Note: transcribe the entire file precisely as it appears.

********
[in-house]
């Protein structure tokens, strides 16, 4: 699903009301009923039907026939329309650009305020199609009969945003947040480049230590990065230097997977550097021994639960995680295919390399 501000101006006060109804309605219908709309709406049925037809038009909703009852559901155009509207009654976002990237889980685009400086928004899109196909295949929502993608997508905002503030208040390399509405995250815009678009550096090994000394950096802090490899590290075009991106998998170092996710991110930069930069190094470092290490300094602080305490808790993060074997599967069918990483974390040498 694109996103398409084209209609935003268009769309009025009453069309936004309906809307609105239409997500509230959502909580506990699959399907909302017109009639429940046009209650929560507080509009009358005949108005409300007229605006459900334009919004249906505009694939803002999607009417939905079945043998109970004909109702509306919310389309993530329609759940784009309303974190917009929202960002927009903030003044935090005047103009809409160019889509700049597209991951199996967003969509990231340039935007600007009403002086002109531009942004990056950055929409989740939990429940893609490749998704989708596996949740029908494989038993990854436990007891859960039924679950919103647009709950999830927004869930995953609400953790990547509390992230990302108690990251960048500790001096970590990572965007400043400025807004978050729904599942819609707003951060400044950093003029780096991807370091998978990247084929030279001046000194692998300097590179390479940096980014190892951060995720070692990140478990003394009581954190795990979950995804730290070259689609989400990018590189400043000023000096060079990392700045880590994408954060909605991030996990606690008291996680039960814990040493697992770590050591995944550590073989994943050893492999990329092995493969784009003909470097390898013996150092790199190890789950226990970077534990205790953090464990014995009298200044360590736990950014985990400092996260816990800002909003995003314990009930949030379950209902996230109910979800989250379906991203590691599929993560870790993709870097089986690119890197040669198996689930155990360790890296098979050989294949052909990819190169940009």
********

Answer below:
[in-house]
């Protein structure tokens, strides 16, 4: 699903009301009923039907026939329309650009305020199609009969945003947040480049230590990065230097997977550097021994639960995680295919390399 501000101006006060109804309605219908709309709406049925037809038009909703009852559901155009509207009654976002990237889980685009400086928004899109196909295949929502993608997508905002503030208040390399509405995250815009678009550096090994000394950096802090490899590290075009991106998998170092996710991110930069930069190094470092290490300094602080305490808790993060074997599967069918990483974390040498 694109996103398409084209209609935003268009769309009025009453069309936004309906809307609105239409997500509230959502909580506990699959399907909302017109009639429940046009209650929560507080509009009358005949108005409300007229605006459900334009919004249906505009694939803002999607009417939905079945043998109970004909109702509306919310389309993530329609759940784009309303974190917009929202960002927009903030003044935090005047103009809409160019889509700049597209991951199996967003969509990231340039935007600007009403002086002109531009942004990056950055929409989740939990429940893609490749998704989708596996949740029908494989038993990854436990007891859960039924679950919103647009709950999830927004869930995953609400953790990547509390992230990302108690990251960048500790001096970590990572965007400043400025807004978050729904599942819609707003951060400044950093003029780096991807370091998978990247084929030279001046000194692998300097590179390479940096980014190892951060995720070692990140478990003394009581954190795990979950995804730290070259689609989400990018590189400043000023000096060079990392700045880590994408954060909605991030996990606690008291996680039960814990040493697992770590050591995944550590073989994943050893492999990329092995493969784009003909470097390898013996150092790199190890789950226990970077534990205790953090464990014995009298200044360590736990950014985990400092996260816990800002909003995003314990009930949030379950209902996230109910979800989250379906991203590691599929993560870790993709870097089986690119890197040669198996689930155990360790890296098979050989294949052909990819190169940009």